When the Price is Right, the Property is Almost Sold


 Alexis Bolin  |    February 08, 2012
PriceLRG

In today’s shifting market, many agents are struggling to get their listings sold as prices drop, time on market increases and list-to-sell price ratios take a beating.

Have you ever had a listing expire without selling? Do you ever feel like you will expire before some of your listings sell? Are the average days on the market for your listings in a six-figure category? If you answered “yes” to any of the questions above, you may be due for a pricing refresher.

And here it is! Below are everyday tips to assist you in getting the right price from the very beginning.

1. There is a definite psychology to proper pricing. 

Pricing is both an art and a science that takes knowledge of the market and an innate ability to properly analyze sales data.

Your job is to help sellers understand the advantage of setting a reasonable asking price. Start by asking these questions to discover the seller’s motivation:

  • Why are you selling?
  • How soon do you need to sell?
  • Are you willing to price your home at market value?
  • What is your priority? Getting your price? Or whether or not the house sells?
  • What is your game plan if, for some reason, the house doesn’t sell?

Sellers should give you permission to tell them the truth. Ask them, “I can tell you what you want to hear, or I can tell you the truth about the market and the pricing; what do you want me to do?” Be hard on the market and soft on the people. Establish common objectives for the selling process.

2. Know your numbers. 

Be prepared to interpret the current market so sellers can make intelligent pricing decisions. Handle pricing objections by answering with facts, data and logic that support your point. Be sure to highlight these details:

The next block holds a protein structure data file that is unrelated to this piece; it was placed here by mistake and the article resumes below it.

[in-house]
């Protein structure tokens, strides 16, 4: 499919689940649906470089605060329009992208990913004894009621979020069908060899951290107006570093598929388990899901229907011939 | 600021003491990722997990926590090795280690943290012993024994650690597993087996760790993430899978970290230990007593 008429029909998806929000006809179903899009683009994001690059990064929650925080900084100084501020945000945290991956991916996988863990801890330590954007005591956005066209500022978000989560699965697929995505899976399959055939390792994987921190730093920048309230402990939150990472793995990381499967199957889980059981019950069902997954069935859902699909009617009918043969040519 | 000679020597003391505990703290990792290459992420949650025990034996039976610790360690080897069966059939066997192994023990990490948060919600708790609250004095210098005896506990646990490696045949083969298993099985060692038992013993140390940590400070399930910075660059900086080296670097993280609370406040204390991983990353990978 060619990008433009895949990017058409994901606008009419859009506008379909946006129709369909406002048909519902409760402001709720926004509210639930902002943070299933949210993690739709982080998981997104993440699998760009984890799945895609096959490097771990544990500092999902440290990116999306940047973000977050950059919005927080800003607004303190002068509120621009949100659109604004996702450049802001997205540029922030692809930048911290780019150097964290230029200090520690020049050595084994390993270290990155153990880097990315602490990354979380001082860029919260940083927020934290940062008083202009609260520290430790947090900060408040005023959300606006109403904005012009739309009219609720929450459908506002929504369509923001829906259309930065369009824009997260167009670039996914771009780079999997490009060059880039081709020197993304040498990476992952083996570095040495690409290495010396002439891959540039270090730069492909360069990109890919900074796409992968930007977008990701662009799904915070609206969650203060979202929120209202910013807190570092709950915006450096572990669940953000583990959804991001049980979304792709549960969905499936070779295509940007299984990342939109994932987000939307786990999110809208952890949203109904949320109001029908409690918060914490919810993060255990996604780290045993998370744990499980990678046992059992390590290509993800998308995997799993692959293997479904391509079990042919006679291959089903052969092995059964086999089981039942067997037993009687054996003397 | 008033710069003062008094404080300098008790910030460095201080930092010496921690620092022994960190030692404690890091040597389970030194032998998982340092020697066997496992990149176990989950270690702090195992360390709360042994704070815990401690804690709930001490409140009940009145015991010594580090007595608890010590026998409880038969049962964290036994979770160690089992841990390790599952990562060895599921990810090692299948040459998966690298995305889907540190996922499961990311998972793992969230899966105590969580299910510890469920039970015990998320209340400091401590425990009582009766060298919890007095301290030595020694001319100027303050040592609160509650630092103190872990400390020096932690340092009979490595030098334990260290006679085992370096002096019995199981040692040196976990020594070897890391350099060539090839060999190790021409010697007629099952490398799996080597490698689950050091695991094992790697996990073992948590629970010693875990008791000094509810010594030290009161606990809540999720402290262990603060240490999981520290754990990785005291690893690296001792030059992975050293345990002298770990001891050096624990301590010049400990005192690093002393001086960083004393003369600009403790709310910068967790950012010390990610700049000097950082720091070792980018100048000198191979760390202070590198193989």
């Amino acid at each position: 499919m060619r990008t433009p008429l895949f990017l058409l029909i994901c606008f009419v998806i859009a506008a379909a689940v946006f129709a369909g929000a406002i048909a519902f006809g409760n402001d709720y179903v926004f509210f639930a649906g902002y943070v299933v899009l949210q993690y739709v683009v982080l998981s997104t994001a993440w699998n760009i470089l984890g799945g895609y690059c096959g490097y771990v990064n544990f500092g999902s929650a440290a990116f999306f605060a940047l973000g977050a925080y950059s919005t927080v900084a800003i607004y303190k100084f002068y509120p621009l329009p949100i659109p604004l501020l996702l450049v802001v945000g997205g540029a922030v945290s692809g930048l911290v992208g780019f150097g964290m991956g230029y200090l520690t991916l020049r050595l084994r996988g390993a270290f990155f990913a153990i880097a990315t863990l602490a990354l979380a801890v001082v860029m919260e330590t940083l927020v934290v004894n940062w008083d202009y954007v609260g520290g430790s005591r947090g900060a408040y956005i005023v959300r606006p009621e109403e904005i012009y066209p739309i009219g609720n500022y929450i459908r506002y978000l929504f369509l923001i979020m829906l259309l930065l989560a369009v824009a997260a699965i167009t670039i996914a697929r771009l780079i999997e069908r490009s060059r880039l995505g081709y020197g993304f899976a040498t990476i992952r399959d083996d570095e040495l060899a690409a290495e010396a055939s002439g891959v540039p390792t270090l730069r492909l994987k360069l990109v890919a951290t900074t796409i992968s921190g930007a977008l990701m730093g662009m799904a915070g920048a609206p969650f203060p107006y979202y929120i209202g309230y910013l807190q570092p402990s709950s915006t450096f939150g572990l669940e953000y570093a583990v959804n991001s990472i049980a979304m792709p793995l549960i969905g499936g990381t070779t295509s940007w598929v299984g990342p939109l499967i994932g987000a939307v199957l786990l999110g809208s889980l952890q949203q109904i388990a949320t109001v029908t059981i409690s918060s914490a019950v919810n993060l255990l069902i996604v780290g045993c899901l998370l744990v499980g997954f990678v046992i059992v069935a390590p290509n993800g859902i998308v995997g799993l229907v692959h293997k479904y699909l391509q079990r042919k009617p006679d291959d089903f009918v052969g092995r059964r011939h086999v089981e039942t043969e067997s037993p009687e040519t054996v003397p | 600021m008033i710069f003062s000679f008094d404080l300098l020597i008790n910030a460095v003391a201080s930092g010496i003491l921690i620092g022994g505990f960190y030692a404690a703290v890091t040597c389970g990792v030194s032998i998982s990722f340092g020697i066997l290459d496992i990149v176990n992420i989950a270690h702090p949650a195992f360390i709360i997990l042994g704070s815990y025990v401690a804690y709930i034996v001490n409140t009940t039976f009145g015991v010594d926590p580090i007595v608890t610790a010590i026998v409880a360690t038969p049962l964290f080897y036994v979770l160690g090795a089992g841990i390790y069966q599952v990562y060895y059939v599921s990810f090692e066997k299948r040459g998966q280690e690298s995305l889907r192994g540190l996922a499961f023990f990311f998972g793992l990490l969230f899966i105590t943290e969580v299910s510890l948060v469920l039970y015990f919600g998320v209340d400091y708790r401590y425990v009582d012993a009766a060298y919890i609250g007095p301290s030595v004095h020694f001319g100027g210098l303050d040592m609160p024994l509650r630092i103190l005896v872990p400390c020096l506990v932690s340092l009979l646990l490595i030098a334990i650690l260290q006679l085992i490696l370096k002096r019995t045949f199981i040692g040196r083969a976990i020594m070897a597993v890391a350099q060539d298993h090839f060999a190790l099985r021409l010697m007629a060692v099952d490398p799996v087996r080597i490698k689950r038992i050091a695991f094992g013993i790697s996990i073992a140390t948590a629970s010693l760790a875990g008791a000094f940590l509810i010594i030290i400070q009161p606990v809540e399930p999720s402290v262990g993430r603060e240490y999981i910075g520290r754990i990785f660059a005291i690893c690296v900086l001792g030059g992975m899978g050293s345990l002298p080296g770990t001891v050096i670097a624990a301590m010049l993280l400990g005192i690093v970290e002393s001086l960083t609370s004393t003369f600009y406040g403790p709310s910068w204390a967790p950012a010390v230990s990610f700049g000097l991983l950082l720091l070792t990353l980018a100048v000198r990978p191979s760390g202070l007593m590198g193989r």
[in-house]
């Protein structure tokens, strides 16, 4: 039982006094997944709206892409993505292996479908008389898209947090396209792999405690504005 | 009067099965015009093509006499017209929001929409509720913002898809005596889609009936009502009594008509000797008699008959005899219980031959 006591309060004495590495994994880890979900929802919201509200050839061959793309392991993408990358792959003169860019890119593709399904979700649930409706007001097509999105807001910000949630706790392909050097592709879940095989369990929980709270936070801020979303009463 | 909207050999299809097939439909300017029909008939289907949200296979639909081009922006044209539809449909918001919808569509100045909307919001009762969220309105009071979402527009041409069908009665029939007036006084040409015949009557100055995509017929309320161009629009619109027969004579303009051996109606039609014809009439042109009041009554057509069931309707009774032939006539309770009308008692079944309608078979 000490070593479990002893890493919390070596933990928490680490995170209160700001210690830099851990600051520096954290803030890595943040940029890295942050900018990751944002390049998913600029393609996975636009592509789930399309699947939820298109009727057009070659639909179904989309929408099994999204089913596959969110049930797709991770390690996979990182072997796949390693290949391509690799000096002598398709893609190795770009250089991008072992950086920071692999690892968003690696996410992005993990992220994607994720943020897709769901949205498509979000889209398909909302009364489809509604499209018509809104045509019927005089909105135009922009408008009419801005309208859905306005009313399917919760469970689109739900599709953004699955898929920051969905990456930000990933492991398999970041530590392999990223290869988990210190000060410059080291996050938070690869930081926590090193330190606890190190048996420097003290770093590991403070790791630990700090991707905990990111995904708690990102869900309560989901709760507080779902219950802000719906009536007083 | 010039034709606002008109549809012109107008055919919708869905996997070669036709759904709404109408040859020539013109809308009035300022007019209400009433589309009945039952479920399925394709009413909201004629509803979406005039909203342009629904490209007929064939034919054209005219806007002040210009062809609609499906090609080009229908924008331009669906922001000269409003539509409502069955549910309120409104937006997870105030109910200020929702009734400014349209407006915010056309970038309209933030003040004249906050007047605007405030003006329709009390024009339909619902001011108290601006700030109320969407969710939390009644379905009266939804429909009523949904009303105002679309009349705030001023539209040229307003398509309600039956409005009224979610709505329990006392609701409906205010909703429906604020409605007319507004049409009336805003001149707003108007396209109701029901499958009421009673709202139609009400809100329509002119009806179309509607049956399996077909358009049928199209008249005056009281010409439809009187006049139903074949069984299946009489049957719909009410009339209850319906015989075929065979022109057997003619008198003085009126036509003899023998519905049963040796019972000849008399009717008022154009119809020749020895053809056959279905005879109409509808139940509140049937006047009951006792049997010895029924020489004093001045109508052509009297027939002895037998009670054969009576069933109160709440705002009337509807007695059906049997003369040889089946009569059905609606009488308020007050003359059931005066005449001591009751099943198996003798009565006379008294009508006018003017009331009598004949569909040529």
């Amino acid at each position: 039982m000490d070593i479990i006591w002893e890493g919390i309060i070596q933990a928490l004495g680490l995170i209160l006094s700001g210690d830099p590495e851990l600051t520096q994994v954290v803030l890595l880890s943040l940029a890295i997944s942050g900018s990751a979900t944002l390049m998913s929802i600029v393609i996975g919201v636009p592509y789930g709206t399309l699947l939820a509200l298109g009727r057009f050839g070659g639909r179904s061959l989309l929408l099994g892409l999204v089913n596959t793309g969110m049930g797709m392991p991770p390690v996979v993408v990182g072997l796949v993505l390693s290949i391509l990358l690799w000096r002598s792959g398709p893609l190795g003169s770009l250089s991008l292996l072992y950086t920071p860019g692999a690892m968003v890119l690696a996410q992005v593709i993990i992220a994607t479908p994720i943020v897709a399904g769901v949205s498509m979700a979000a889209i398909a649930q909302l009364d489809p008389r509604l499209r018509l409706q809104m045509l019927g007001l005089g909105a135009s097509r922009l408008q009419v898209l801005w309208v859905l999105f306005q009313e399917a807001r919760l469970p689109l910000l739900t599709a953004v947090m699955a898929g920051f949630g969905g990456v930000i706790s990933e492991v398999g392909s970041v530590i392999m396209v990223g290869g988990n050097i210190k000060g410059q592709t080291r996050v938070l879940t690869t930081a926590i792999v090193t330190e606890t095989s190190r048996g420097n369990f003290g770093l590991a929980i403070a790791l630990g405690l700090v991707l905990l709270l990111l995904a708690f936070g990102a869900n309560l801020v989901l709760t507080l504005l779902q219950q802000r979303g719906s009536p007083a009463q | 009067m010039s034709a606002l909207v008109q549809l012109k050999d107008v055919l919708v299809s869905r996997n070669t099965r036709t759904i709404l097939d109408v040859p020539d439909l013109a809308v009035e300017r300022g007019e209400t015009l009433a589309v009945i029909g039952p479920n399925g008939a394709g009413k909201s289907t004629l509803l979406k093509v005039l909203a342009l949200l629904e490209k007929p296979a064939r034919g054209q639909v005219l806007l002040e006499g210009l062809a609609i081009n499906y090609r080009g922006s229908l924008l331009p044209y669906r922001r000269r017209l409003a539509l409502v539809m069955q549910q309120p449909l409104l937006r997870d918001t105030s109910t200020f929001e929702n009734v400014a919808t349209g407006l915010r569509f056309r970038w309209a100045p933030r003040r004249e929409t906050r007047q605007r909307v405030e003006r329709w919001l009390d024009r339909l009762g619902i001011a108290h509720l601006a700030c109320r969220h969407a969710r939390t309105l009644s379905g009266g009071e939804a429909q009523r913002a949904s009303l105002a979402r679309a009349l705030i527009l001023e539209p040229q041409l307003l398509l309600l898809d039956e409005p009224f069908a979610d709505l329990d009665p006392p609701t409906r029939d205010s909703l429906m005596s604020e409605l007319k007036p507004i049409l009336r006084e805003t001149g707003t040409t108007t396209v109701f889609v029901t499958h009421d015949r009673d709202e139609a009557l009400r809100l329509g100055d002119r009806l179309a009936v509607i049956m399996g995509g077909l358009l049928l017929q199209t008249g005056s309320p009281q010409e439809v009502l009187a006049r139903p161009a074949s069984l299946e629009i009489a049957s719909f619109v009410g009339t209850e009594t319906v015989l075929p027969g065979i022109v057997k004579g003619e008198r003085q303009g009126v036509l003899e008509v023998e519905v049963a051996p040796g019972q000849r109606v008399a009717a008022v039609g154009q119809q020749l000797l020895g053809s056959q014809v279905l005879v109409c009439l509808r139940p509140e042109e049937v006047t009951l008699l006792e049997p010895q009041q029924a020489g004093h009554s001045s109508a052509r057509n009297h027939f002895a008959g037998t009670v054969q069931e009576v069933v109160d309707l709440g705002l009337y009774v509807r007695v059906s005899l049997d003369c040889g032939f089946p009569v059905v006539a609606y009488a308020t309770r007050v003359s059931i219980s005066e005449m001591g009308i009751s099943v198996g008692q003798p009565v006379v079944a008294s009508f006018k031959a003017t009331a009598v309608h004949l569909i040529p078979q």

• Active listings versus pending sales.
  • Number of new listings each month versus last month and last year.
  • Active listings versus sold listings.
  • Month’s supply of inventory; Absorption Rate.
  • Average days on the market in MLS, in that area of town, in that subdivision.
  • Average Sold Price.

This information can be extracted from your MLS statistics, or you can outsource like I do. Consider using a product like Real Market Reports; I get a report each Monday for the areas I work, and then I use it on my listing presentations to keep my sellers updated on the market.

3. Help the seller understand the benefits of setting the right price. 

Of course sellers always want more money for their home, and the best way to get more money is to price the property right in the beginning. Some of the benefits of proper pricing are:

  1. New listings create a buzz in the real estate community. The right price attracts more agents to show the house.
  2. The right price generates more calls and Internet inquiries.
  3. Homes sell closer to their asking price during the first few weeks that they are on the market, causing them to sell for a higher price in a shorter time.
  4. Fewer mortgage payments mean less interest paid, which means more money in the seller’s pocket!
  5. The right price creates a sense of buyer urgency. Buyers will think your home is a great deal compared to the others on the market!
  6. The right price places less hassle for the seller to keep up the home for showing(s).
  7. It is better to sell the house now as the real estate market is fluctuating, and prices may go down even more.
  8. The longer the house sits on the market, it’s likely for buyers to think that something is wrong with the house.
  9. Keep your ultimate goal in selling the house in mind. Normally, the goal is to move on with your life and into your new area or new home.
  10. You never get a second chance to make a good first impression. 

4. Become an expert in scripts and dialogues. Learn the answers to the most common objections. 

All sellers say the same thing: “We are in no hurry! We aren’t going to give it away.”
Sellers always feel that their improvements will add value to their home. Improvements add to the property in two ways: they make it more salable, and they make it more showable - but improvements don’t make it more valuable.

The question for your sellers is simple: do you want your home to sell, or do you want your home to sit on the market? Use this football analogy to explain the importance of being in the market to sell - not just on the market. Ask:

  • How many players are on a pro-football team? … 53
  • How many players from each team are on the field? … 11 
  • How many players from each team are sitting on the bench waiting their turn in the game? … 42
  • Do you want to be one of the 11 players in the game to score or one of the 42 sitting on the sidelines with no opportunity to score? 

Becoming one of the 42 players sitting on the sidelines is what can happen when you overprice your home for the seller. You and the seller both lose the opportunity to score.